The art historian James Elkins, who hails from upstate New York and teaches at the School of the Art Institute of Chicago, is an intrepid traveler. His plans included Tajikistan and Turkmenistan, at least until September 11. Now he found himself reading books that had nothing at all to do with politics. I'd known him for years as a man of boundless curiosity, so I wasn't surprised when he told me he'd just bought books on "the habits of chickadees and one on the species of the amoeba. I don't mean this to sound flippant," he said, adding, "ever since the Romantics, natural history has been a refuge from politics."

Robert Orsi is a New Yorker and a professor of religious studies who has just moved from Indiana University to Harvard. "Long before this horrible moment," he said, "I'd assigned my students Lincoln's Second Inaugural Address for this week in a survey course on American religious history since the Civil War. Many of them now report that they found it comforting, and many have also said that they thought the comparison between Lincoln's religious reflection -- and in particular his care not to claim to know God's ways, and his sense of the endless mystery of pain and suffering -- and Bush's sermon (what else can it be called?) at the memorial service in Washington was instructive."

As for his own book list, Orsi has been rereading the spiritual writings of Frederick Buechner. "And then when the world becomes too much to bear," he added, "I've dusted off some old comfort readings from my childhood -- Guareschi's stories of Don Camillo and Peppone, the priest and the communist." Like other people I talked to, he pointed to the need to read more widely in the literature of terrorism, about the Taliban, about geopolitics. But I wasn't looking for what people knew they should be reading, just what they were able to embrace, or be embraced by, this week.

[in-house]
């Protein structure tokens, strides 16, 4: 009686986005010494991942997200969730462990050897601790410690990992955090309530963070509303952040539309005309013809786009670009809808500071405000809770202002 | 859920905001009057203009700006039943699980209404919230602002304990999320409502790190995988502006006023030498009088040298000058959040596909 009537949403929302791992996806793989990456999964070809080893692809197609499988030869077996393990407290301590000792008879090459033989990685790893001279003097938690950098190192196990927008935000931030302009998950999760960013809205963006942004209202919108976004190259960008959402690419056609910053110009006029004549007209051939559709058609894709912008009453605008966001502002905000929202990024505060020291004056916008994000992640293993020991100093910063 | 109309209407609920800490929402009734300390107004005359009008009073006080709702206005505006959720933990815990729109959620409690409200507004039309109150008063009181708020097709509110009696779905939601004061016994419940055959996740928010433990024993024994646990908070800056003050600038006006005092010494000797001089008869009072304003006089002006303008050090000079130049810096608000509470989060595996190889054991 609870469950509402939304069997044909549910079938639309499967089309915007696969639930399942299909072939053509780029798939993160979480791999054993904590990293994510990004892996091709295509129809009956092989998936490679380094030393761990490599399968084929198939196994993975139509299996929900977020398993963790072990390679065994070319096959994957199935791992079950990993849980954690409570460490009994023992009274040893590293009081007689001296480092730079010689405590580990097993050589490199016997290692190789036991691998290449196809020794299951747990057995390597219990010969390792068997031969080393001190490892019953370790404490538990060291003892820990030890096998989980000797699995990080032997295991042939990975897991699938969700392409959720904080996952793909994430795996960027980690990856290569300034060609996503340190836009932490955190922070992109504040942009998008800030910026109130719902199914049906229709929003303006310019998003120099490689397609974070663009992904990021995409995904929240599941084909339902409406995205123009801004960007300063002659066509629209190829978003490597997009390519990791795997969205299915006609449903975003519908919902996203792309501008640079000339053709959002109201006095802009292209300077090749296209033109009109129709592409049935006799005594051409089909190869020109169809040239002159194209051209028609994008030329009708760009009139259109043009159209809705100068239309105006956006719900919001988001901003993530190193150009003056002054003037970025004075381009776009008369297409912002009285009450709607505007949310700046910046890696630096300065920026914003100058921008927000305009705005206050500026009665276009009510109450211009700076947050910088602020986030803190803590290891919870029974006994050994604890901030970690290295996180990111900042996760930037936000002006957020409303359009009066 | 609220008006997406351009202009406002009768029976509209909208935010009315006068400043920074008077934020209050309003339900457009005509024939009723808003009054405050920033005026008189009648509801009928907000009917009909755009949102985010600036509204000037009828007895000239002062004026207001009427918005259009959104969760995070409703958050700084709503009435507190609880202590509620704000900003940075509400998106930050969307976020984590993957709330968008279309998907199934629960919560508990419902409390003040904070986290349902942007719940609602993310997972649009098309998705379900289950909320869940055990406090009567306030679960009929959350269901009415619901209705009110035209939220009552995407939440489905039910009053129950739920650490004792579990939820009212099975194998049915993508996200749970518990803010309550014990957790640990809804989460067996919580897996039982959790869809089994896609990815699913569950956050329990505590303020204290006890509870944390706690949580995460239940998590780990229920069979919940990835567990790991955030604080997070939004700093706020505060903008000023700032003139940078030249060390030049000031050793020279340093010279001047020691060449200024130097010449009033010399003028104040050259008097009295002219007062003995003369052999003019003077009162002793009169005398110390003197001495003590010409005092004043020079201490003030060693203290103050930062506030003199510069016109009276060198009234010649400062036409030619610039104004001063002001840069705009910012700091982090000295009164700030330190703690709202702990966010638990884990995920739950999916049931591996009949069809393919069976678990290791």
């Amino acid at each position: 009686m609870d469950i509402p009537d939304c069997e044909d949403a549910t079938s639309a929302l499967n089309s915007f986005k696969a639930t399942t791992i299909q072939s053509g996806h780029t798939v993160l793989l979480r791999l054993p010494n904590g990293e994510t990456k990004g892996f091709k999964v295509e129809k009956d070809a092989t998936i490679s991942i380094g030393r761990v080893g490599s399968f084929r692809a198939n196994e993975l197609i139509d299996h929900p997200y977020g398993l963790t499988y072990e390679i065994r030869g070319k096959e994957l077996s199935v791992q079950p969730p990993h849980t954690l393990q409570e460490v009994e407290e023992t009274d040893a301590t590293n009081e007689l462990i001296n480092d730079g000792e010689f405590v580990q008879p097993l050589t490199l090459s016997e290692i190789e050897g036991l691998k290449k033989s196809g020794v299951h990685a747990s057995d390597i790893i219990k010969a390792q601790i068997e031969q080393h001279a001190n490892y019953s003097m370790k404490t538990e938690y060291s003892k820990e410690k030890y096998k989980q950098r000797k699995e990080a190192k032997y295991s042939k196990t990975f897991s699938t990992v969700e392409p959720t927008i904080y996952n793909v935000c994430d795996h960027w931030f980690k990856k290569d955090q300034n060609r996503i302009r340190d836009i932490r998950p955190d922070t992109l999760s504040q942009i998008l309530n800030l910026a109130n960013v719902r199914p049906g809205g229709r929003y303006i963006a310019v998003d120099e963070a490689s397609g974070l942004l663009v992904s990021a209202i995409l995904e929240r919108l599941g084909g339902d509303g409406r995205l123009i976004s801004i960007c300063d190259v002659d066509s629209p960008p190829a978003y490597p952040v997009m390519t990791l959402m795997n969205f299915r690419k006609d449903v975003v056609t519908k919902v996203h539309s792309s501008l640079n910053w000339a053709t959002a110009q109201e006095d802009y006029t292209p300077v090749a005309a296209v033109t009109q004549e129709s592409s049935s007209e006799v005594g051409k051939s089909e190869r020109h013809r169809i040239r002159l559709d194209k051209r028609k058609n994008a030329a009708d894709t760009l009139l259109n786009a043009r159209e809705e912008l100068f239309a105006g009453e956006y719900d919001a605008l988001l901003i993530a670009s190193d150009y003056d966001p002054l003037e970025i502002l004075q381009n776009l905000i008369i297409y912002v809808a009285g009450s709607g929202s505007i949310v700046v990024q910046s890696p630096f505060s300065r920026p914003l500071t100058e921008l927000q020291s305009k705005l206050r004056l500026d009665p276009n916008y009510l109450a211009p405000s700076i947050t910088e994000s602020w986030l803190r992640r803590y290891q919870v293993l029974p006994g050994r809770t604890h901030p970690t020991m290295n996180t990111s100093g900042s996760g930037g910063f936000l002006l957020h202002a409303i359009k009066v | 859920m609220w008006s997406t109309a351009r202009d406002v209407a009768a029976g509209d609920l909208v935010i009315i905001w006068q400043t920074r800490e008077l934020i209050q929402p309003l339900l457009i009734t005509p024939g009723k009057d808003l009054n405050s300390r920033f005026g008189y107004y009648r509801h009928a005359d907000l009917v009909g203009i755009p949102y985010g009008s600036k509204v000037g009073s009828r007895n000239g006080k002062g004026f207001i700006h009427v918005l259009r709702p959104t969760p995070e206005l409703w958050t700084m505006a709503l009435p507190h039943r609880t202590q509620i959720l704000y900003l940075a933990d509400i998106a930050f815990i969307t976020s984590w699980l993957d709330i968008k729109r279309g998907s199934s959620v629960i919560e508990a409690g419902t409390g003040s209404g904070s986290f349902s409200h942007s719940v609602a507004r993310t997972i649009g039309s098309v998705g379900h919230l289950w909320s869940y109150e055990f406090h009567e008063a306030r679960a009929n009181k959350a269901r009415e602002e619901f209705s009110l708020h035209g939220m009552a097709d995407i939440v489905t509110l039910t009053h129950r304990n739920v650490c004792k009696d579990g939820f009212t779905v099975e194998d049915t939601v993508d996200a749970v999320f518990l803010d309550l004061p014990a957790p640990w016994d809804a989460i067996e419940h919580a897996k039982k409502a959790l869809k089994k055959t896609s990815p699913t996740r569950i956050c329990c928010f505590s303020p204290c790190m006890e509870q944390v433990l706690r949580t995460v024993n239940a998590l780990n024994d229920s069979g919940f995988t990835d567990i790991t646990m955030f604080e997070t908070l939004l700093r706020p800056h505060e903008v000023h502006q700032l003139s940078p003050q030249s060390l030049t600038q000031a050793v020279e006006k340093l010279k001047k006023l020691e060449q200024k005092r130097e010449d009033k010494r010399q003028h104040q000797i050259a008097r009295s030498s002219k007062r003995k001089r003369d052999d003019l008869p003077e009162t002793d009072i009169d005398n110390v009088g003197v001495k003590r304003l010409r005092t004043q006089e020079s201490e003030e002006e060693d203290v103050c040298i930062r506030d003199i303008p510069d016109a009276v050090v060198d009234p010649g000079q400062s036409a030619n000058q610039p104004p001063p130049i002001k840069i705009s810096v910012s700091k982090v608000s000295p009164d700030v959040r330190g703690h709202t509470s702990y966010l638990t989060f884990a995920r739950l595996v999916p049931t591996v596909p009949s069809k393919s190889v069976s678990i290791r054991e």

Mary Beard, who teaches classics at the University of Cambridge, found herself reading Lord of the Flies. I asked her why that merry romp, of all things. "I have all kinds of other reasons for doing so," she said. "Both my kids are reading it at school, and I never have (culpably), so was feeling left out. And I've just written a paragraph about Golding's notorious visit to the Parthenon and felt I owed it to him to read the chef-d'oeuvre." Being asked what she was reading had called her up short. "I think, God, I've chosen to read that during this week ... a total rule of the unconscious. Suffice it to say that it's a horribly acute tale of the breakdown of civilization after disaster."

Over at the Library of America, the publisher Max Rudin reported that he had become addicted to his Palm Pilot, compulsively devouring headlines and news stories even as he walked through New York City streets on the way to an appointment. As for books, fiction has felt too thin. "I've been finding Adam Gopnik's Paris to the Moon the most satisfyingly intelligent escapist reading," he said. "Basking in an appreciation of a real city that in the face of war and disaster has remained committed to civilization and urbanity provides a sort of comfort, and at least a temporary antidote to the new reality we wake up to every morning."

The University of California professor Paul Rabinow, a specialist in French thought, has been keeping up with views from Paris. His mornings include Le Monde and Libération on the Web. Some of the day's remainder has gone to a new translation of Thomas Mann's Doctor Faustus and to Pascal.

Like most people I know, Catharine Stimpson, a dean at New York University, has been reading The New York Times and her e-mail. ("Are you OK?" must be the most often-read sentence in Manhattan messages this week.) But she's been reading other things, too. "Given how close my job and home are to ground zero, I have been looking at the plumes of smoke and ash, at the walls and fences that now post fliers about the missing. Heartbreaking fliers." Stimpson's reading this week includes one book, "because of its beauty and mingled compassion and anger": Psalms.

Also at NYU, Manthia Diawara, who heads up the Africana-studies program, was reading Michael Hardt and Antonio Negri's timely Empire, and immersing himself in "The Guardian (London), the French press, BBC, CNN, the International Herald Tribune, and every editorial I can lay my hands on." He added dryly, "I also have a lot of class assignments."